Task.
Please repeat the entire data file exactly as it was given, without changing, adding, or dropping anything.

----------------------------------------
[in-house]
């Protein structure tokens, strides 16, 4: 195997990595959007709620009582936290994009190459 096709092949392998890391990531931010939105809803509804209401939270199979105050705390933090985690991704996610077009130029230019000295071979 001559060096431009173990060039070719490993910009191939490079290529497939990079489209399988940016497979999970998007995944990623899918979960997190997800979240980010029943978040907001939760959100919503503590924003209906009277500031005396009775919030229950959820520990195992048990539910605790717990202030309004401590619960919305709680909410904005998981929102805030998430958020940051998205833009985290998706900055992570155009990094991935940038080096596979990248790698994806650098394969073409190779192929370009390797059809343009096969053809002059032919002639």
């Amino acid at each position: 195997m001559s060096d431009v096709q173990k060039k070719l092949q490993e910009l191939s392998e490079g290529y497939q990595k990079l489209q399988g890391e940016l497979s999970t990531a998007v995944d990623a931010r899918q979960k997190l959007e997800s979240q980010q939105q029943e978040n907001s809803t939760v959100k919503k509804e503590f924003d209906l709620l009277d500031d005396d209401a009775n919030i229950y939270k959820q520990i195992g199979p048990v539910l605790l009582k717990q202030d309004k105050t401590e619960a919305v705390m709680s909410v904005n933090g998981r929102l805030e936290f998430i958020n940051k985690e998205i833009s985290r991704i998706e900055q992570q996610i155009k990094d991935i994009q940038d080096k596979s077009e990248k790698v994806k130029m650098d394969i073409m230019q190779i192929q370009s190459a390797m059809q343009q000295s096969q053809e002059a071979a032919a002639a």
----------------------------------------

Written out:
[in-house]
């Protein structure tokens, strides 16, 4: 195997990595959007709620009582936290994009190459 096709092949392998890391990531931010939105809803509804209401939270199979105050705390933090985690991704996610077009130029230019000295071979 001559060096431009173990060039070719490993910009191939490079290529497939990079489209399988940016497979999970998007995944990623899918979960997190997800979240980010029943978040907001939760959100919503503590924003209906009277500031005396009775919030229950959820520990195992048990539910605790717990202030309004401590619960919305709680909410904005998981929102805030998430958020940051998205833009985290998706900055992570155009990094991935940038080096596979990248790698994806650098394969073409190779192929370009390797059809343009096969053809002059032919002639």
């Amino acid at each position: 195997m001559s060096d431009v096709q173990k060039k070719l092949q490993e910009l191939s392998e490079g290529y497939q990595k990079l489209q399988g890391e940016l497979s999970t990531a998007v995944d990623a931010r899918q979960k997190l959007e997800s979240q980010q939105q029943e978040n907001s809803t939760v959100k919503k509804e503590f924003d209906l709620l009277d500031d005396d209401a009775n919030i229950y939270k959820q520990i195992g199979p048990v539910l605790l009582k717990q202030d309004k105050t401590e619960a919305v705390m709680s909410v904005n933090g998981r929102l805030e936290f998430i958020n940051k985690e998205i833009s985290r991704i998706e900055q992570q996610i155009k990094d991935i994009q940038d080096k596979s077009e990248k790698v994806k130029m650098d394969i073409m230019q190779i192929q370009s190459a390797m059809q343009q000295s096969q053809e002059a071979a032919a002639a």